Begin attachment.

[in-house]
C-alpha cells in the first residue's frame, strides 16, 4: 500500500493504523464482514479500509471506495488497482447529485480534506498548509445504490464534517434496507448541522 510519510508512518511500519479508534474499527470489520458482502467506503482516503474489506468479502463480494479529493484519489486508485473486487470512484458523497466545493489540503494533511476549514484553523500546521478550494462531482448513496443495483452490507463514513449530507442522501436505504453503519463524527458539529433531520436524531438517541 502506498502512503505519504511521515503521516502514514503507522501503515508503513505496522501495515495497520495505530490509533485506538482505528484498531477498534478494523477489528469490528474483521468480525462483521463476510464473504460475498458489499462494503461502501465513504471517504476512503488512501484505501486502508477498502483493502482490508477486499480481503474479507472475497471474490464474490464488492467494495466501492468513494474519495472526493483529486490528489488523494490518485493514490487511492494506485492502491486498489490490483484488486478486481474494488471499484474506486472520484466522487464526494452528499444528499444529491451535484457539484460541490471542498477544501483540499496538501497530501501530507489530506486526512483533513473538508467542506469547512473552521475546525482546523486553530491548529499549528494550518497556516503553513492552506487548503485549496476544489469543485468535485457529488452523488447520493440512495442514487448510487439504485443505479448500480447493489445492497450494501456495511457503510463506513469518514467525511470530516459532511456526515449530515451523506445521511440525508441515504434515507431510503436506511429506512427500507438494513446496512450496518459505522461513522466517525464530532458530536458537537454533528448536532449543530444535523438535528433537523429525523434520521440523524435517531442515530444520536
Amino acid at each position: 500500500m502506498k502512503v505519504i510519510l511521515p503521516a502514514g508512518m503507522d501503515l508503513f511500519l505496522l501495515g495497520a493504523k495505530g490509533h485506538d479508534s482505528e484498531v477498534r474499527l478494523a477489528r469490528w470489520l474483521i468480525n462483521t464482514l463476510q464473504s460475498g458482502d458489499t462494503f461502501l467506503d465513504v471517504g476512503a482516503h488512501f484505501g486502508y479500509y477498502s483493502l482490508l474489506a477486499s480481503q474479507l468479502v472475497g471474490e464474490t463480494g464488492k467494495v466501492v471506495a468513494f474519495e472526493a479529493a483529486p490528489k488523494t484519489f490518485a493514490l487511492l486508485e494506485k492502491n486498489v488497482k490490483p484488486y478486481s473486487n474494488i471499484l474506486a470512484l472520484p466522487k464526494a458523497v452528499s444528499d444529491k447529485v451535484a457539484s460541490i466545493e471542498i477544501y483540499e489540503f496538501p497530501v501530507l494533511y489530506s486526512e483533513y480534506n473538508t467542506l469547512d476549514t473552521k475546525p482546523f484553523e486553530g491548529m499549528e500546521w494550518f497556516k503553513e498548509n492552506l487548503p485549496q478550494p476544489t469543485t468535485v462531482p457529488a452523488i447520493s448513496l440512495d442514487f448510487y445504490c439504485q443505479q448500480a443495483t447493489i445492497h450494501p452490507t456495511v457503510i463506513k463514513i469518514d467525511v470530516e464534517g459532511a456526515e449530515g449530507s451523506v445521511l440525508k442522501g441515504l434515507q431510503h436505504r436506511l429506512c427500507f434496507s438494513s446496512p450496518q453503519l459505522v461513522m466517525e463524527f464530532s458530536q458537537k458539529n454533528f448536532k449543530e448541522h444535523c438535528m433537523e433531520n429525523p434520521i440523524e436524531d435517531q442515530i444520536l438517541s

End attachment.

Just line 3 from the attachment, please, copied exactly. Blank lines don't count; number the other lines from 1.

Amino acid at each position: 500500500m502506498k502512503v505519504i510519510l511521515p503521516a502514514g508512518m503507522d501503515l508503513f511500519l505496522l501495515g495497520a493504523k495505530g490509533h485506538d479508534s482505528e484498531v477498534r474499527l478494523a477489528r469490528w470489520l474483521i468480525n462483521t464482514l463476510q464473504s460475498g458482502d458489499t462494503f461502501l467506503d465513504v471517504g476512503a482516503h488512501f484505501g486502508y479500509y477498502s483493502l482490508l474489506a477486499s480481503q474479507l468479502v472475497g471474490e464474490t463480494g464488492k467494495v466501492v471506495a468513494f474519495e472526493a479529493a483529486p490528489k488523494t484519489f490518485a493514490l487511492l486508485e494506485k492502491n486498489v488497482k490490483p484488486y478486481s473486487n474494488i471499484l474506486a470512484l472520484p466522487k464526494a458523497v452528499s444528499d444529491k447529485v451535484a457539484s460541490i466545493e471542498i477544501y483540499e489540503f496538501p497530501v501530507l494533511y489530506s486526512e483533513y480534506n473538508t467542506l469547512d476549514t473552521k475546525p482546523f484553523e486553530g491548529m499549528e500546521w494550518f497556516k503553513e498548509n492552506l487548503p485549496q478550494p476544489t469543485t468535485v462531482p457529488a452523488i447520493s448513496l440512495d442514487f448510487y445504490c439504485q443505479q448500480a443495483t447493489i445492497h450494501p452490507t456495511v457503510i463506513k463514513i469518514d467525511v470530516e464534517g459532511a456526515e449530515g449530507s451523506v445521511l440525508k442522501g441515504l434515507q431510503h436505504r436506511l429506512c427500507f434496507s438494513s446496512p450496518q453503519l459505522v461513522m466517525e463524527f464530532s458530536q458537537k458539529n454533528f448536532k449543530e448541522h444535523c438535528m433537523e433531520n429525523p434520521i440523524e436524531d435517531q442515530i444520536l438517541s